So much more than simple folk

Never in this century have so many brogued young beauties gathered to hear one man sing. Indeed, Stone himself has left his clean-shaven, baby-faced looks behind him, and appears to have morphed into some kind of gorgeous Simon Neil figure.

Folk is no more the music of the underdog – but we’re not talking some kind of sell-out makeover here. For the best part of a decade, folk has undergone a kind of organic development that has pulled the genre into the present, injecting it with the elixir of youth and making it relevant to today, and Stone has played a part in that.

At this gig, no normal-sized person has a hope in hell of seeing more than the occasional hint of a cloth hat. The venue is fit to burst and as the band of five (we had a tall bloke check) take the stage, a sea of camera phones emerges and it’s actually kind of beautiful. Plus, we can watch the gig through the screens.

Thankfully, in spite of the twenty-something Aussie’s hunky ruggedness, for the most part, the crowd seem more entranced by his gentle, drawling voice and the noise his band makes. There’s so much more to this music than simple folk: at times, it’s traditional with placid, twangy guitar and harmonica, merging into Ryan Adams’ county territory; at others it’s unpredictable and poignant, introducing jazz and blues chords, gentle, scalic piano, Fleet Fox-style harmony and soft brass. There’s electric-period Dylan guitar, whammy bar guitar reminiscent of Steely Dan (don’t sneer, they’re fantastic), and a cello-and-drums blend that screams Pentangle.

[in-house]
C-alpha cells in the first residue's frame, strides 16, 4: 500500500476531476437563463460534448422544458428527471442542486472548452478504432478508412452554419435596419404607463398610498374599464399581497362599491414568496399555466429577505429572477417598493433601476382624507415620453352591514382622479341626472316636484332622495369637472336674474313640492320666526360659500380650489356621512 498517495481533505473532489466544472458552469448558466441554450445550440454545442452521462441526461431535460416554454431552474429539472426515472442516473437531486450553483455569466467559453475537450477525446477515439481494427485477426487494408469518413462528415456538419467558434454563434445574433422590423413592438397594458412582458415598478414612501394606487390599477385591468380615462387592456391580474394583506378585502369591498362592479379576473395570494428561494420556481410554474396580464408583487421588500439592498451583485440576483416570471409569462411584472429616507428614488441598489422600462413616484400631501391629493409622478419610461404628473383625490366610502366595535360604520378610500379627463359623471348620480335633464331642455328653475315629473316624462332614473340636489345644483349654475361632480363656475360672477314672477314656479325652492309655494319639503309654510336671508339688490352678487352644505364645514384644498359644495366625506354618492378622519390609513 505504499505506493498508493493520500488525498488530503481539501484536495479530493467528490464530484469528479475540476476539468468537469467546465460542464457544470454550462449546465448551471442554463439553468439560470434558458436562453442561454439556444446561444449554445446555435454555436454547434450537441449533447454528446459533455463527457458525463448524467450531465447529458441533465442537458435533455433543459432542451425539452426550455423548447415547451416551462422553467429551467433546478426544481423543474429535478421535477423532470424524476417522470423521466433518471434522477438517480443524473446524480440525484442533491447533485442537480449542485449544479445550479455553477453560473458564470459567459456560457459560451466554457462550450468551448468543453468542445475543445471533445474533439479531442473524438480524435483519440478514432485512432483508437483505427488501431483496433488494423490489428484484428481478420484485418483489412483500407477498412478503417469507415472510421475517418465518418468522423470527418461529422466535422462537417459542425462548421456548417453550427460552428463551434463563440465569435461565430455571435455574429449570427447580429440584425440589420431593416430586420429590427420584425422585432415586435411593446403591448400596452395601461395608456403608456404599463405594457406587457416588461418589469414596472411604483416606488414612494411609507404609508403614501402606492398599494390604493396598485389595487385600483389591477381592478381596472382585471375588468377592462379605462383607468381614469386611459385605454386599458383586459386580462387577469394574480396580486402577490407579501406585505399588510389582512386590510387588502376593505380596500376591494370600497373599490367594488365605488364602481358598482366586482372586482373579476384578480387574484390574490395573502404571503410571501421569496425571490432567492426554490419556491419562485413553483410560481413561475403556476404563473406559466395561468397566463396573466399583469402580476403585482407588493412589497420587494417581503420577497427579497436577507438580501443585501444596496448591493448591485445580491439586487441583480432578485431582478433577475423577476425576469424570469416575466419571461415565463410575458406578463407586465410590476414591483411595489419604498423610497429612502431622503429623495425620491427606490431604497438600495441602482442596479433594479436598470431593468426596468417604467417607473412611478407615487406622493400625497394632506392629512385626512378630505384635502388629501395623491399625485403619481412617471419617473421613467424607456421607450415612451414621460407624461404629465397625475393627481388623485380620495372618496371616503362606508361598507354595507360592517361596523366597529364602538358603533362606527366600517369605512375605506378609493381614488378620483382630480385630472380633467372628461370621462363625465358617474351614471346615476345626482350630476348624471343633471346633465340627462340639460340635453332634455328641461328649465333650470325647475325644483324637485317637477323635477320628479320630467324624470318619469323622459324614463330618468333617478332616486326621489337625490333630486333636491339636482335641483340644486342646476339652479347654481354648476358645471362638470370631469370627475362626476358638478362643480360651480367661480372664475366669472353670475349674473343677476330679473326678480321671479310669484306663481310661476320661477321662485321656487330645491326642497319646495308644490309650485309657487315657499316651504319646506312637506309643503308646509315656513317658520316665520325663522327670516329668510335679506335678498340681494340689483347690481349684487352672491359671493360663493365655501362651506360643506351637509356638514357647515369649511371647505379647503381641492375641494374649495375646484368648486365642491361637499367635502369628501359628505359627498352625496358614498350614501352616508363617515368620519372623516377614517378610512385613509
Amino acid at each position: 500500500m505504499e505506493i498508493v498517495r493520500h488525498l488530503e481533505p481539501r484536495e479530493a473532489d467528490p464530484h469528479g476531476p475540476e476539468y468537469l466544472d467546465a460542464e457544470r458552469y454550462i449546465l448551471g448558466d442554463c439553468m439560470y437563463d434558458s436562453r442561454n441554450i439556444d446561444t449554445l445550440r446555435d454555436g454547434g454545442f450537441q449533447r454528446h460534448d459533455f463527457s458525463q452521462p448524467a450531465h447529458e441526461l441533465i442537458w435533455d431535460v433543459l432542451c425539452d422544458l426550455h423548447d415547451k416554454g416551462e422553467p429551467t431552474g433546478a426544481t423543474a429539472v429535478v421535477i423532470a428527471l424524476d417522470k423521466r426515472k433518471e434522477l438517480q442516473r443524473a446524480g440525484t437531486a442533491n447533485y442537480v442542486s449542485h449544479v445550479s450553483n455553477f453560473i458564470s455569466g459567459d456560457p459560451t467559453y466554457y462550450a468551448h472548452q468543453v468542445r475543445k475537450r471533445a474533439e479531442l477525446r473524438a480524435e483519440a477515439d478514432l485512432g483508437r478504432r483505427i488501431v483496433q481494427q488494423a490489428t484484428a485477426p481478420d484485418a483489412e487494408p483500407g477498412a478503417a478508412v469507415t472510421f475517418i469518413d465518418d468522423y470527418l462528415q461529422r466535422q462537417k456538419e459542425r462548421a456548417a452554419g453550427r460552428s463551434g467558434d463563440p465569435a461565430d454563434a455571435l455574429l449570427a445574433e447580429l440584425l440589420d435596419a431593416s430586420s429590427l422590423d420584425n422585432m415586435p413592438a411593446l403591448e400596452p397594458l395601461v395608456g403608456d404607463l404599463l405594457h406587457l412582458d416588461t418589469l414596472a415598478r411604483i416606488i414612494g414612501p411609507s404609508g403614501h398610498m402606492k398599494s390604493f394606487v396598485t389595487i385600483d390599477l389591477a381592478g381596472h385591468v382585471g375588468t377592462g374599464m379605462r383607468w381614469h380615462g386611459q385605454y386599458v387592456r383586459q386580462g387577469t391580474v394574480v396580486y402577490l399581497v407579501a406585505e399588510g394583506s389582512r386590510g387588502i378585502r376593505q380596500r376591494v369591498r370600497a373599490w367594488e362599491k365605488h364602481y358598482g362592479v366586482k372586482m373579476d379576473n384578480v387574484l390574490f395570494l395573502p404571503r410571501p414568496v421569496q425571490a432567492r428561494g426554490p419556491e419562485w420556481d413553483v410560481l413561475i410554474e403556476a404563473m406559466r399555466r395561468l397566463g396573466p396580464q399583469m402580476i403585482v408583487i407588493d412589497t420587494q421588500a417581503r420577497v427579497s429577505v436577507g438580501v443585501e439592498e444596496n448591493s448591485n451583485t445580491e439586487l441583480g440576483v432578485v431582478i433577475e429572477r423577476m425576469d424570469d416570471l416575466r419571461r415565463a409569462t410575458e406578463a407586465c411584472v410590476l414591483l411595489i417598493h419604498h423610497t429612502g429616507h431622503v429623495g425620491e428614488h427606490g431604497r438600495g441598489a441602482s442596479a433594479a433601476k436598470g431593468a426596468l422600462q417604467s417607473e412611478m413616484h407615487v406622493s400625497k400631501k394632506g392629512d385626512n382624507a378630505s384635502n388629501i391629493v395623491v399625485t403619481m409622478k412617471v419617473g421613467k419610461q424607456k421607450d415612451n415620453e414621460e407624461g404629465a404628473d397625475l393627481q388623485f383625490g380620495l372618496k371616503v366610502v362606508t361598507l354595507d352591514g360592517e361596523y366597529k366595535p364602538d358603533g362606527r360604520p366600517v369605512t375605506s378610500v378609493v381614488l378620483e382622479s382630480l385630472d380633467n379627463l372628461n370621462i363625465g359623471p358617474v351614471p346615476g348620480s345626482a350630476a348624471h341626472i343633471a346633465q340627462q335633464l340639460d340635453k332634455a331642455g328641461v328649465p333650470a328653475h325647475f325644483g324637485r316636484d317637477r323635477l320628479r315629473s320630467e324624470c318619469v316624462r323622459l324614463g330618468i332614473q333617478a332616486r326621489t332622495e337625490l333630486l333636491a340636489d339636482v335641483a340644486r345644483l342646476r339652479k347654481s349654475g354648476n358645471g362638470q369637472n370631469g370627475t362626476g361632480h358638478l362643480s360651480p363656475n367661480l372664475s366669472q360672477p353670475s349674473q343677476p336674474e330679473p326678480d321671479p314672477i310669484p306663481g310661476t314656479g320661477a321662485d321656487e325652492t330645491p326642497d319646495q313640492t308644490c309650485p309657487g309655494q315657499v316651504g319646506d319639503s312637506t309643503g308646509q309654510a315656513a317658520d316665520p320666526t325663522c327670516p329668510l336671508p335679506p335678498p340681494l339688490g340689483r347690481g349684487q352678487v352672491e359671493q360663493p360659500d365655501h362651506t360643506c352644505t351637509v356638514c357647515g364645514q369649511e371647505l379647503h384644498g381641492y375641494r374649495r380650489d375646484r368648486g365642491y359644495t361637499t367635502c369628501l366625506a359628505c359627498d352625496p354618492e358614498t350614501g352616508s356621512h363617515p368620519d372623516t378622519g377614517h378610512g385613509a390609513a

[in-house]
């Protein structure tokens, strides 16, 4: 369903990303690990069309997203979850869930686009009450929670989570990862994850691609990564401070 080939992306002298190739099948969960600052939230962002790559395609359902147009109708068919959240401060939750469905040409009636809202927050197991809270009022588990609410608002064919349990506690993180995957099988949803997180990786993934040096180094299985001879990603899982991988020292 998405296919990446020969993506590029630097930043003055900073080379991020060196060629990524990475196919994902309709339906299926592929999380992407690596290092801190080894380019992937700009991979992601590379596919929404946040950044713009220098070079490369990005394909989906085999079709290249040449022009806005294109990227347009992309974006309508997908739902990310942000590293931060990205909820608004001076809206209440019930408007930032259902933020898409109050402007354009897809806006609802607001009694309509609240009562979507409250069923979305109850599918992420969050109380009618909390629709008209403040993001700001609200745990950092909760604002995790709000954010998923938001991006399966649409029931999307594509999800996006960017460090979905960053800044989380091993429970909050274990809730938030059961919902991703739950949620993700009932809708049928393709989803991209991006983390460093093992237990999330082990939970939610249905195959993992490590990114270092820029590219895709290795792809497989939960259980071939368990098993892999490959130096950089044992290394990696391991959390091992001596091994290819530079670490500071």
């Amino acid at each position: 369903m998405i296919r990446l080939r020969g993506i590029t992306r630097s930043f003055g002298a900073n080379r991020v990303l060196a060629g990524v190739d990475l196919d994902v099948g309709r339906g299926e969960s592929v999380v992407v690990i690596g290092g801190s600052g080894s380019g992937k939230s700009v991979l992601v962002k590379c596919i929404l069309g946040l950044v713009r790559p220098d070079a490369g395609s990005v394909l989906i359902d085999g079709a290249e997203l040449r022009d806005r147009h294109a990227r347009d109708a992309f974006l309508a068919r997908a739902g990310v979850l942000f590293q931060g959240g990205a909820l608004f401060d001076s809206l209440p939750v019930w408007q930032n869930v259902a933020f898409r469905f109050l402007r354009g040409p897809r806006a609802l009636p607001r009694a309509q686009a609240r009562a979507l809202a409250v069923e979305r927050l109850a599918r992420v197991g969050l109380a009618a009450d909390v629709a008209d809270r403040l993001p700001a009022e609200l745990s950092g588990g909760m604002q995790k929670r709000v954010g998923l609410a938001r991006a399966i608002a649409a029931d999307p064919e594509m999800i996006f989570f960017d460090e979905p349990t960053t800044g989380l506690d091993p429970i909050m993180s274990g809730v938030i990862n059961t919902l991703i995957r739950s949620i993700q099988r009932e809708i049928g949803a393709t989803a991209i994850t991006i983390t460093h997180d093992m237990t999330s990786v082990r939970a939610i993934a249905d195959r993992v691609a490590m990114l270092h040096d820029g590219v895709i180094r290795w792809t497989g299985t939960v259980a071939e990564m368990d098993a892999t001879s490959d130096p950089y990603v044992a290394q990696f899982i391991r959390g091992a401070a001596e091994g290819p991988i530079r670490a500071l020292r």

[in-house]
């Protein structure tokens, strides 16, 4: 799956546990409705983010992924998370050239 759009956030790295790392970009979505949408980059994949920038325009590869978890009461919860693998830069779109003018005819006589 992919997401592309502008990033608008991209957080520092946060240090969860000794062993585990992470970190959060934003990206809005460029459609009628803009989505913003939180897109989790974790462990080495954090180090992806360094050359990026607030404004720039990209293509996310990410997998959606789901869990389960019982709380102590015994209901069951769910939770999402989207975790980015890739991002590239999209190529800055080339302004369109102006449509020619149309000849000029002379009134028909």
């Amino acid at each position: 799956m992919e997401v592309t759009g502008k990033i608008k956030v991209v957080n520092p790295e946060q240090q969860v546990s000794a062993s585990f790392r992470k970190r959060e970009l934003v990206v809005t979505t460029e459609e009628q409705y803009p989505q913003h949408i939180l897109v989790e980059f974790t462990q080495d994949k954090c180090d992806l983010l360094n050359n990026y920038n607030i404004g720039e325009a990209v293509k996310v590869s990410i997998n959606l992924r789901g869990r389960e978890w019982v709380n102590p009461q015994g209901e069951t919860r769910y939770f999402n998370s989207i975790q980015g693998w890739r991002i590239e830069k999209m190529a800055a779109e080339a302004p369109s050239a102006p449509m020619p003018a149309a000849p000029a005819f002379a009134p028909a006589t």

Stone has explored every dusty nook of folk, blues, rock, country and beyond, and the result is a fresh and wonderful fusion of sound to suit your brightest and darkest hours. Though the floor is packed, the concert’s atmosphere is contented and relaxed, and with the lighting and the high-arched ceiling, it’s as if we’re watching this gig al fresco on a warm, starry night. There’s only a slight danger of this becoming fan-girl music – Stone’s speaking voice is quiet and the mic doesn't help, and in the breaks, there are spurts of high-pitched braying from the front. But don’t get stuffy – this is the sound of new-generation folk.  


Words by Mia Bleach

Photos by Rosie Wadey


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